COMING SOON! PQDT Open is getting a new home!

ProQuest Open Access Dissertations & Theses will remain freely available as part of a new and enhanced search experience at

Questions? Please refer to this FAQ.

Dissertation/Thesis Abstract

Characterizing Emissions from Prescribed Fires and Assessing Impacts to Air Quality in the Lake Tahoe Basin Using Dispersion Modeling
by Malamakal, Tom M., M.S., University of Nevada, Reno, 2013, 93; 1540197
Abstract (Summary)

A PM2.5 monitoring network was established around Lake Tahoe during fall 2011, which, in conjunction with measurements at prescribed burns and smoke dispersion modeling based on the Fire Emission Production Simulator and the Hybrid Single Particle Lagrangian Integrated Trajectory (FEPS-HYSPLIT) Model, served to evaluate the prescribed burning impacts on air quality. Emissions from pile and understory prescribed burns were characterized using a mobile air monitoring system. In field PM2.5 emission factors showed ranges consistent with laboratory combustion of wet and dry fuels. Measurements in the smoke plume showed progression from flaming to smoldering phase consistent with FEPS and PM2.5 emission factors generally increased with decreasing combustion efficiency. Model predicted smoke contributions are consistent with elevated ambient PM2.5 concentrations in three case studies, and high meteorological model resolution (2km × 2 km) seems to produce accurate smoke arriving times. In other cases, the model performance is difficult to evaluate due to low predicted smoke contributions relative to the typical ambient PM2.5 level. Synergistic assessment of modeling and measurement can be used to determine basin air quality impact. The findings from this study will help land management agencies better understand the implications of managing fire at the wildland-urban interface.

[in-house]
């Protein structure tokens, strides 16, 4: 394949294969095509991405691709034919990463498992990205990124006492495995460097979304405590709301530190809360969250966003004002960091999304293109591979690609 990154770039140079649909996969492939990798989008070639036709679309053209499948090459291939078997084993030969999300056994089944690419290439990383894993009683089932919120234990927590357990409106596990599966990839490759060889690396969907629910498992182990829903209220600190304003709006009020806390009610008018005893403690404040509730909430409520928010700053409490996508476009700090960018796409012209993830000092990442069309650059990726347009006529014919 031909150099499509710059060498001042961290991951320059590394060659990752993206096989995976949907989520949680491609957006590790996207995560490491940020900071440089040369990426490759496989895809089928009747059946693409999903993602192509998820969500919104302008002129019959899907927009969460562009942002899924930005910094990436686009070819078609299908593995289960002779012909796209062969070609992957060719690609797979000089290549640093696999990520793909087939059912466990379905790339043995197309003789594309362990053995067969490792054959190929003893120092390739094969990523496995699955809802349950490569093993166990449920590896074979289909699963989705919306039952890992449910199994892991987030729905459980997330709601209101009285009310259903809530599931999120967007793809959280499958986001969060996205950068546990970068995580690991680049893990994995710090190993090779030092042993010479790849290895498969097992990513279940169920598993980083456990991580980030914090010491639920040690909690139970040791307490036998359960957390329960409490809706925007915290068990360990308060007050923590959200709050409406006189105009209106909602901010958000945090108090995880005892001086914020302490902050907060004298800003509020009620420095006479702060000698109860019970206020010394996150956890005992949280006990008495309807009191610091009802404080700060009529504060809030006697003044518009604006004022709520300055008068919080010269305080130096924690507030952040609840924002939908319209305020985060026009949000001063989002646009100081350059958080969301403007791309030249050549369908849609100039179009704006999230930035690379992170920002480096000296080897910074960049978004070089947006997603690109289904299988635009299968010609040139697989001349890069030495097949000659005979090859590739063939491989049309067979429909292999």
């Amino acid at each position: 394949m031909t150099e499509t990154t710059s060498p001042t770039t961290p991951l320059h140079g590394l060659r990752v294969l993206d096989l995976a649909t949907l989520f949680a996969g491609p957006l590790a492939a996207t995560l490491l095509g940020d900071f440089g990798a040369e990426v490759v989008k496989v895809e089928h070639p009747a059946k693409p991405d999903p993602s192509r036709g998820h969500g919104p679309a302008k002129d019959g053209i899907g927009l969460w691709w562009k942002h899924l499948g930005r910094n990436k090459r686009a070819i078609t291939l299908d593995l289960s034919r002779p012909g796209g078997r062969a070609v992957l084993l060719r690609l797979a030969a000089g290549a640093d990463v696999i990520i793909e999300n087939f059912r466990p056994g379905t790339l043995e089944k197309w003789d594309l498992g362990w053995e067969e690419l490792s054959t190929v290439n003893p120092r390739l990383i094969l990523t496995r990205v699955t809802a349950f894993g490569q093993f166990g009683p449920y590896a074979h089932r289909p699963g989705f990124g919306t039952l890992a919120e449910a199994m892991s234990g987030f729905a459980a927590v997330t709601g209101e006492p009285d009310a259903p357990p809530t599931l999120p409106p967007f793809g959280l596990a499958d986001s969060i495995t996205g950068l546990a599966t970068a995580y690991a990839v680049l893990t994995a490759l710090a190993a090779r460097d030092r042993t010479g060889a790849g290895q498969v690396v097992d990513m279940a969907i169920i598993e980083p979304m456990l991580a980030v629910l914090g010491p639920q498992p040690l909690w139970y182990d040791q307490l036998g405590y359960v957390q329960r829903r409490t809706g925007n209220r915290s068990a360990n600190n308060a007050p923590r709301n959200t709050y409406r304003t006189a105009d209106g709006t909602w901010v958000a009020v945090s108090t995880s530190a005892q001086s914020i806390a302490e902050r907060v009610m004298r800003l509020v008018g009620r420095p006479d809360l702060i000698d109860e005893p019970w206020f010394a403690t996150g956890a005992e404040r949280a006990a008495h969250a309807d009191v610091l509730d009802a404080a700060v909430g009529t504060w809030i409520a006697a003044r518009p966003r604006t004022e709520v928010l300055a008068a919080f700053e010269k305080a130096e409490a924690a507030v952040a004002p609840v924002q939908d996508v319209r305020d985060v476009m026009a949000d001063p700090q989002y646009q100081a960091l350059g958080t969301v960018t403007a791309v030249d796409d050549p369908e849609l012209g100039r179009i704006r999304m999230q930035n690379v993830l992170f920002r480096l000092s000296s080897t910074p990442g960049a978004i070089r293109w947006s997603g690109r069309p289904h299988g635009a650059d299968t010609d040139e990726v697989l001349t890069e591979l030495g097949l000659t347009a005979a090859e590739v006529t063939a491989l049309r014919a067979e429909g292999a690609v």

Indexing (document details)
Advisor: Chen, Lung-Wen A.
Commitee: Green, Mark, Verburg, Paul
School: University of Nevada, Reno
Department: Atmospheric Sciences
School Location: United States -- Nevada
Source: MAI 52/01M(E), Masters Abstracts International
Subjects: Atmospheric Chemistry, Atmospheric sciences, Environmental science
Keywords: Biomass burning, Chemical composition, Dispersion, Prescribed fire, Smoke forecast
Publication Number: 1540197
ISBN: 978-1-303-17236-6
Copyright © 2021 ProQuest LLC. All rights reserved. Terms and Conditions Privacy Policy Cookie Policy